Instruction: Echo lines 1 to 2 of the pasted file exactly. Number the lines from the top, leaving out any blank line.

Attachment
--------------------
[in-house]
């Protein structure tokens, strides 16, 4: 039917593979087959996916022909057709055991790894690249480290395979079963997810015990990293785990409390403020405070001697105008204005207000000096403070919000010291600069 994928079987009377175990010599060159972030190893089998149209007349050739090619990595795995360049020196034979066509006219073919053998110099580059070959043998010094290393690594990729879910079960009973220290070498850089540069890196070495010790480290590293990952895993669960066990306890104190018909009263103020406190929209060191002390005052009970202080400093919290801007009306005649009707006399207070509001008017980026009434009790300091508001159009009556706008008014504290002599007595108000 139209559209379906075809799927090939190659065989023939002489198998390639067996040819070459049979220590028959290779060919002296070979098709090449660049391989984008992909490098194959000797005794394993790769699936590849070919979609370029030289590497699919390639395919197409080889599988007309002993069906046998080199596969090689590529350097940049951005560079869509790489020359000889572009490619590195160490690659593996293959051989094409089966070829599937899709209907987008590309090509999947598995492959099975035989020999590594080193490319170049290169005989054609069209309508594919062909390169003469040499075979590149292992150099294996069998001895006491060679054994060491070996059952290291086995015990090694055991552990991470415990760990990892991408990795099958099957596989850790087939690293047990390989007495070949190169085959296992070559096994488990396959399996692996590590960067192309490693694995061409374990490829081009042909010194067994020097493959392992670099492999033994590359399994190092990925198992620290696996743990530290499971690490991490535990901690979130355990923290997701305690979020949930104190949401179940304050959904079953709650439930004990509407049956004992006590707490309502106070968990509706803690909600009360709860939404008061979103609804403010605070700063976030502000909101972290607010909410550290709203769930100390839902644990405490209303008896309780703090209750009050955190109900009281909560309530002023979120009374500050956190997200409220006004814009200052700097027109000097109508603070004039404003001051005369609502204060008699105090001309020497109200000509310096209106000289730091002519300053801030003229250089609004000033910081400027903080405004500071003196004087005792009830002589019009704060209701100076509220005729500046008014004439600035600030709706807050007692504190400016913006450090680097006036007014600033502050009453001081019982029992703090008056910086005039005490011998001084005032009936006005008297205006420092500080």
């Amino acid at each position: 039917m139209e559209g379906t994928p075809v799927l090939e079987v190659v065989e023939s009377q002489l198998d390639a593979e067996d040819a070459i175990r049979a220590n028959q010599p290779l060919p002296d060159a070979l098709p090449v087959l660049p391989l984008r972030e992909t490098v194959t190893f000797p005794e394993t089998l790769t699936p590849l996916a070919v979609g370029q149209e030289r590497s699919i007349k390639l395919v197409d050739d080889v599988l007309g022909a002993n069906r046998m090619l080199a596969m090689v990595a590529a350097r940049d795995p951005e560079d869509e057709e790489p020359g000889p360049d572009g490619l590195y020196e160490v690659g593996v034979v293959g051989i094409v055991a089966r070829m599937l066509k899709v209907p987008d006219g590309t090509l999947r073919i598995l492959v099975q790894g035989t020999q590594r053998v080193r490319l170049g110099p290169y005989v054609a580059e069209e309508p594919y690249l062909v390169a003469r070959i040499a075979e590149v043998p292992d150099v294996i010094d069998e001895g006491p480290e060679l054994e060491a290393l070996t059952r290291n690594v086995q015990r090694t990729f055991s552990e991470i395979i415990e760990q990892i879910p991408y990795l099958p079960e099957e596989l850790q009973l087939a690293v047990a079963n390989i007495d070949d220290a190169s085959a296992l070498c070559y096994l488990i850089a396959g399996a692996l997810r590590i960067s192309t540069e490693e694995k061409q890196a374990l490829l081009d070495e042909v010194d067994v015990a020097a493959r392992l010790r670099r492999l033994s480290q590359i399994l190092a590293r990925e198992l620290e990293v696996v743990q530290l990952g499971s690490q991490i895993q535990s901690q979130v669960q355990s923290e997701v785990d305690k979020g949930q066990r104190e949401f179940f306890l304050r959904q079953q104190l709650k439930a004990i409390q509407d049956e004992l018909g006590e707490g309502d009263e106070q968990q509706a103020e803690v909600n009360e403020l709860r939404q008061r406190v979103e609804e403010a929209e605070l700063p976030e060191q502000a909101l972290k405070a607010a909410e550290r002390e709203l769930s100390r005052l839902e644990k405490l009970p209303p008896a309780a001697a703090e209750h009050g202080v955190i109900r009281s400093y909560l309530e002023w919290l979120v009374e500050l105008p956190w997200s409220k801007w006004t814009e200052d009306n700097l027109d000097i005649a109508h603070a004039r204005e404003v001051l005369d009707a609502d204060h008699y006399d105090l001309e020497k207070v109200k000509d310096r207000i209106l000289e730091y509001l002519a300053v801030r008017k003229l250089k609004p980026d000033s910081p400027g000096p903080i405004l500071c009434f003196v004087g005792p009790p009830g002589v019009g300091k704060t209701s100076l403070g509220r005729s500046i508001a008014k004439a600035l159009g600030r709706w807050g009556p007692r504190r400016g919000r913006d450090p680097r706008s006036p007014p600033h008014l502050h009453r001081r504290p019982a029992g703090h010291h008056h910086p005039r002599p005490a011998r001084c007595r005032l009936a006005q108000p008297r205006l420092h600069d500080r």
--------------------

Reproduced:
[in-house]
């Protein structure tokens, strides 16, 4: 039917593979087959996916022909057709055991790894690249480290395979079963997810015990990293785990409390403020405070001697105008204005207000000096403070919000010291600069 994928079987009377175990010599060159972030190893089998149209007349050739090619990595795995360049020196034979066509006219073919053998110099580059070959043998010094290393690594990729879910079960009973220290070498850089540069890196070495010790480290590293990952895993669960066990306890104190018909009263103020406190929209060191002390005052009970202080400093919290801007009306005649009707006399207070509001008017980026009434009790300091508001159009009556706008008014504290002599007595108000 139209559209379906075809799927090939190659065989023939002489198998390639067996040819070459049979220590028959290779060919002296070979098709090449660049391989984008992909490098194959000797005794394993790769699936590849070919979609370029030289590497699919390639395919197409080889599988007309002993069906046998080199596969090689590529350097940049951005560079869509790489020359000889572009490619590195160490690659593996293959051989094409089966070829599937899709209907987008590309090509999947598995492959099975035989020999590594080193490319170049290169005989054609069209309508594919062909390169003469040499075979590149292992150099294996069998001895006491060679054994060491070996059952290291086995015990090694055991552990991470415990760990990892991408990795099958099957596989850790087939690293047990390989007495070949190169085959296992070559096994488990396959399996692996590590960067192309490693694995061409374990490829081009042909010194067994020097493959392992670099492999033994590359399994190092990925198992620290696996743990530290499971690490991490535990901690979130355990923290997701305690979020949930104190949401179940304050959904079953709650439930004990509407049956004992006590707490309502106070968990509706803690909600009360709860939404008061979103609804403010605070700063976030502000909101972290607010909410550290709203769930100390839902644990405490209303008896309780703090209750009050955190109900009281909560309530002023979120009374500050956190997200409220006004814009200052700097027109000097109508603070004039404003001051005369609502204060008699105090001309020497109200000509310096209106000289730091002519300053801030003229250089609004000033910081400027903080405004500071003196004087005792009830002589019009704060209701100076509220005729500046008014004439600035600030709706807050007692504190400016913006450090680097006036007014600033502050009453001081019982029992703090008056910086005039005490011998001084005032009936006005008297205006420092500080």